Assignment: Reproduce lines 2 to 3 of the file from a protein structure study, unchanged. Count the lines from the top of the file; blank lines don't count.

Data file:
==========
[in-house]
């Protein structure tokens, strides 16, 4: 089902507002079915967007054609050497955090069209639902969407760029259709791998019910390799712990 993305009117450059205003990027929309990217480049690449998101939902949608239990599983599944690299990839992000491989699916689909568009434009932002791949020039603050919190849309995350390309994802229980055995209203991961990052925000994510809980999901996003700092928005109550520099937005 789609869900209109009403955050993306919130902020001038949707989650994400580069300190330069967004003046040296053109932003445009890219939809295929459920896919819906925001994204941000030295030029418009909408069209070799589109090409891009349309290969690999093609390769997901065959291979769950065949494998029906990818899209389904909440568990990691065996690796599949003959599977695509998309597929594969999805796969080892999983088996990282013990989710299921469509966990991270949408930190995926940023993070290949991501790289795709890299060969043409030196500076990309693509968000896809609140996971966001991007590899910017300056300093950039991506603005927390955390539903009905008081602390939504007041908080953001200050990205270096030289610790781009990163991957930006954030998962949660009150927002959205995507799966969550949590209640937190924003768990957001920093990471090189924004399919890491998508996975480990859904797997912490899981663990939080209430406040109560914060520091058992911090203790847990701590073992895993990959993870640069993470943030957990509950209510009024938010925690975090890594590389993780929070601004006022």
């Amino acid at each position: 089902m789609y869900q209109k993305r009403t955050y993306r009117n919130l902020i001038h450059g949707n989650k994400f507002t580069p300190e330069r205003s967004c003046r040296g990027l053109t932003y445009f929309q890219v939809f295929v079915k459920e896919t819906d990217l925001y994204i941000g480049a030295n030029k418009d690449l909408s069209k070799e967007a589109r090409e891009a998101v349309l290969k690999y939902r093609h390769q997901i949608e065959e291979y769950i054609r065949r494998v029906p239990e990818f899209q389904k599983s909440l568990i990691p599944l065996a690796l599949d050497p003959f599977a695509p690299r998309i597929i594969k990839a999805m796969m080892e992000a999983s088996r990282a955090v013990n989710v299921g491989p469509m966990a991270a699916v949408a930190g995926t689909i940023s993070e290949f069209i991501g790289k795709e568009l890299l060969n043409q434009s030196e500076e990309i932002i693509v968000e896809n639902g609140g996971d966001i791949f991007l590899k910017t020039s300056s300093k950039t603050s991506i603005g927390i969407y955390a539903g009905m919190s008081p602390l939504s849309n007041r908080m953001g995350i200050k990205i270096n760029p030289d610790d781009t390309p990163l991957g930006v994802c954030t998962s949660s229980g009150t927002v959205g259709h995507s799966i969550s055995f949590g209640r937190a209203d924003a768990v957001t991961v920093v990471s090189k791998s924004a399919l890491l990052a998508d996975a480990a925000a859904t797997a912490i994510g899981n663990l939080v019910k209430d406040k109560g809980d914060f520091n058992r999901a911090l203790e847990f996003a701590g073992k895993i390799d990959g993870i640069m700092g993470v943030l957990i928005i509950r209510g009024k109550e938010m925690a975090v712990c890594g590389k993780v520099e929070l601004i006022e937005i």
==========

């Protein structure tokens, strides 16, 4: 089902507002079915967007054609050497955090069209639902969407760029259709791998019910390799712990 993305009117450059205003990027929309990217480049690449998101939902949608239990599983599944690299990839992000491989699916689909568009434009932002791949020039603050919190849309995350390309994802229980055995209203991961990052925000994510809980999901996003700092928005109550520099937005 789609869900209109009403955050993306919130902020001038949707989650994400580069300190330069967004003046040296053109932003445009890219939809295929459920896919819906925001994204941000030295030029418009909408069209070799589109090409891009349309290969690999093609390769997901065959291979769950065949494998029906990818899209389904909440568990990691065996690796599949003959599977695509998309597929594969999805796969080892999983088996990282013990989710299921469509966990991270949408930190995926940023993070290949991501790289795709890299060969043409030196500076990309693509968000896809609140996971966001991007590899910017300056300093950039991506603005927390955390539903009905008081602390939504007041908080953001200050990205270096030289610790781009990163991957930006954030998962949660009150927002959205995507799966969550949590209640937190924003768990957001920093990471090189924004399919890491998508996975480990859904797997912490899981663990939080209430406040109560914060520091058992911090203790847990701590073992895993990959993870640069993470943030957990509950209510009024938010925690975090890594590389993780929070601004006022």
């Amino acid at each position: 089902m789609y869900q209109k993305r009403t955050y993306r009117n919130l902020i001038h450059g949707n989650k994400f507002t580069p300190e330069r205003s967004c003046r040296g990027l053109t932003y445009f929309q890219v939809f295929v079915k459920e896919t819906d990217l925001y994204i941000g480049a030295n030029k418009d690449l909408s069209k070799e967007a589109r090409e891009a998101v349309l290969k690999y939902r093609h390769q997901i949608e065959e291979y769950i054609r065949r494998v029906p239990e990818f899209q389904k599983s909440l568990i990691p599944l065996a690796l599949d050497p003959f599977a695509p690299r998309i597929i594969k990839a999805m796969m080892e992000a999983s088996r990282a955090v013990n989710v299921g491989p469509m966990a991270a699916v949408a930190g995926t689909i940023s993070e290949f069209i991501g790289k795709e568009l890299l060969n043409q434009s030196e500076e990309i932002i693509v968000e896809n639902g609140g996971d966001i791949f991007l590899k910017t020039s300056s300093k950039t603050s991506i603005g927390i969407y955390a539903g009905m919190s008081p602390l939504s849309n007041r908080m953001g995350i200050k990205i270096n760029p030289d610790d781009t390309p990163l991957g930006v994802c954030t998962s949660s229980g009150t927002v959205g259709h995507s799966i969550s055995f949590g209640r937190a209203d924003a768990v957001t991961v920093v990471s090189k791998s924004a399919l890491l990052a998508d996975a480990a925000a859904t797997a912490i994510g899981n663990l939080v019910k209430d406040k109560g809980d914060f520091n058992r999901a911090l203790e847990f996003a701590g073992k895993i390799d990959g993870i640069m700092g993470v943030l957990i928005i509950r209510g009024k109550e938010m925690a975090v712990c890594g590389k993780v520099e929070l601004i006022e937005i």